22 Clinical Trial Nanoliposomal irinotecan with fluorouracil and folinic acid in metastatic pancreatic cancer after previous gemcitabine-based therapy (NAPOLI-1): a global, randomised, open-label, phase 3 trial. 2016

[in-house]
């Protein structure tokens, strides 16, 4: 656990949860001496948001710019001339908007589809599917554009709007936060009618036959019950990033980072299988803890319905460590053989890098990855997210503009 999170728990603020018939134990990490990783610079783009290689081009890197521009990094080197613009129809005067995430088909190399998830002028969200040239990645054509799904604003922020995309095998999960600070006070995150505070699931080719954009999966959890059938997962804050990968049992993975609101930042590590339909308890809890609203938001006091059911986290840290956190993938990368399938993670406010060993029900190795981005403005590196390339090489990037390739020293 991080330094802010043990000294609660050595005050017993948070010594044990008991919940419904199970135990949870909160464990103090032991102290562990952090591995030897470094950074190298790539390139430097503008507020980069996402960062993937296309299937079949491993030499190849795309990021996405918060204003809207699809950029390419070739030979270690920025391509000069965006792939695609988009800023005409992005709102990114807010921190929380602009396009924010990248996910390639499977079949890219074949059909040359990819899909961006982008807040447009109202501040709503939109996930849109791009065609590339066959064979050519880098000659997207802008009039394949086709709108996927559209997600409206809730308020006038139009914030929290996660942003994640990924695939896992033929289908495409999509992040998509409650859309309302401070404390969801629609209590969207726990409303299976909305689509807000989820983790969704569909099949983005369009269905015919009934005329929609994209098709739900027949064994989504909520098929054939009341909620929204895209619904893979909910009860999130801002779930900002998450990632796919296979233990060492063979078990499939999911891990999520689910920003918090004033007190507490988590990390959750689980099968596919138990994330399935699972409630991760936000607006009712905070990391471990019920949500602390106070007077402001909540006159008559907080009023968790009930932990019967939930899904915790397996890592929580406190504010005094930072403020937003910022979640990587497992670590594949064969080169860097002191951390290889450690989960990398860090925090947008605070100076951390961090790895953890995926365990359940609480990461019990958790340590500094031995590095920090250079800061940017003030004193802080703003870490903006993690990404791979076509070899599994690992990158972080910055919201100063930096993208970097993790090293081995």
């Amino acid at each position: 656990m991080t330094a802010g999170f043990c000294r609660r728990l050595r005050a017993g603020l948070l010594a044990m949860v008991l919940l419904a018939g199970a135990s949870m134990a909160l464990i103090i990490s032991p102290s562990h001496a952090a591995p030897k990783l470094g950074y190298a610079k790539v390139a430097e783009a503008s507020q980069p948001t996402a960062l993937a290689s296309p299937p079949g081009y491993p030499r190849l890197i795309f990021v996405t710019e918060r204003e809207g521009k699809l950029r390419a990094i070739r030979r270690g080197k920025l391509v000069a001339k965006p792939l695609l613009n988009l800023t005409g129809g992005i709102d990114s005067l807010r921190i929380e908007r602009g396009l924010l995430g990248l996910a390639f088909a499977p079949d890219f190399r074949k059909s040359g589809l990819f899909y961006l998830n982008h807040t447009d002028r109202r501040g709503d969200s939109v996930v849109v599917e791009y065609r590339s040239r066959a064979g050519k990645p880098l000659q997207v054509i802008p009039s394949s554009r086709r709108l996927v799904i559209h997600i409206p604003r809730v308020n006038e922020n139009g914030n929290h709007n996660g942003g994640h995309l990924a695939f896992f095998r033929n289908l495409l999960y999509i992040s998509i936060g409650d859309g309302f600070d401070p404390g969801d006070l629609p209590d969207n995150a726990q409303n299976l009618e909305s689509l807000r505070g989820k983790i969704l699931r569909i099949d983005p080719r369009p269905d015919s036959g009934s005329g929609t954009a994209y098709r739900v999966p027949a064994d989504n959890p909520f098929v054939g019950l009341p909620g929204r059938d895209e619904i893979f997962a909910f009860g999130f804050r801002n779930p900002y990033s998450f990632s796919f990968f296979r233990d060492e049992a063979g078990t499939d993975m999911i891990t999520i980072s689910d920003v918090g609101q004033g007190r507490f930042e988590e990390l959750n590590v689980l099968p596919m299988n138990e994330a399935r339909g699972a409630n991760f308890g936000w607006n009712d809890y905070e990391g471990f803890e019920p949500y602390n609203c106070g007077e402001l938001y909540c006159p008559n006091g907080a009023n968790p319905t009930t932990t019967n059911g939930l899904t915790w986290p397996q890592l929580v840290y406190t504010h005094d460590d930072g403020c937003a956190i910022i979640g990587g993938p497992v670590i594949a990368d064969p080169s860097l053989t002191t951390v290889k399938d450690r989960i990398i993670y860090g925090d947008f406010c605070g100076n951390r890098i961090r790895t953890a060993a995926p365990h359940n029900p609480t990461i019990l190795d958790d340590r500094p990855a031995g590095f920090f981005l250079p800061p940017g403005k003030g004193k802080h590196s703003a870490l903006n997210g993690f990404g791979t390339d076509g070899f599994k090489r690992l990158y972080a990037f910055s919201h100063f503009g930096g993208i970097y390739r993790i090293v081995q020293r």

Wang-Gillam, Andrea / Li, Chung-Pin / Bodoky, György / Dean, Andrew / Shan, Yan-Shen / Jameson, Gayle / Macarulla, Teresa / Lee, Kyung-Hun / Cunningham, David / Blanc, Jean F / Hubner, Richard A / Chiu, Chang-Fang / Schwartsmann, Gilberto / Siveke, Jens T / Braiteh, Fadi / Moyo, Victor / Belanger, Bruce / Dhindsa, Navreet / Bayever, Eliel / Von Hoff, Daniel D / Chen, Li-Tzong / Anonymous3470850. ·Washington University School of Medicine, St Louis, MO, USA. · Division of Gastroenterology and Hepatology, Taipei Veterans General Hospital and National Yang-Ming University School of Medicine, Taipei, Taiwan. · St László Teaching Hospital, Budapest, Hungary. · St John of God Hospital, Subiaco, WA, Australia. · National Cheng Kung University Hospital, National Cheng Kung University, Tainan, Taiwan. · TGen, Phoenix, and HonorHealth, Scottsdale, AZ, USA. · Vall d'Hebron University Hospital (HUVH) and Vall d'Hebron Institute of Oncology (VHIO), Barcelona, Spain. · Seoul National University Hospital, Seoul, South Korea. · The Royal Marsden Hospital, London, UK. · Hôpital Saint-André, Bordeaux, France. · The Christie NHS Foundation Trust, Manchester, UK. · China Medical University Hospital, Taichung, Taiwan. · Hospital de Clínicas de Porto Alegre, Porto Alegre, Brazil. · Klinikum rechts der Isar der T U München, Munich, Germany. · Comprehensive Cancer Centers of Nevada, Las Vegas, NV, USA. · Merrimack Pharmaceuticals, Cambridge, MA, USA. · National Institute of Cancer Research, National Health Research Institutes, Tainan, and Kaohsiung Medical University Hospital, Kaohsiung Medical University, Kaohsiung, Taiwan; National Cheng Kung University Hospital, National Cheng Kung University, Tainan, Taiwan. Electronic address: leochen@nhri.org.tw. ·Lancet · Pubmed #26615328.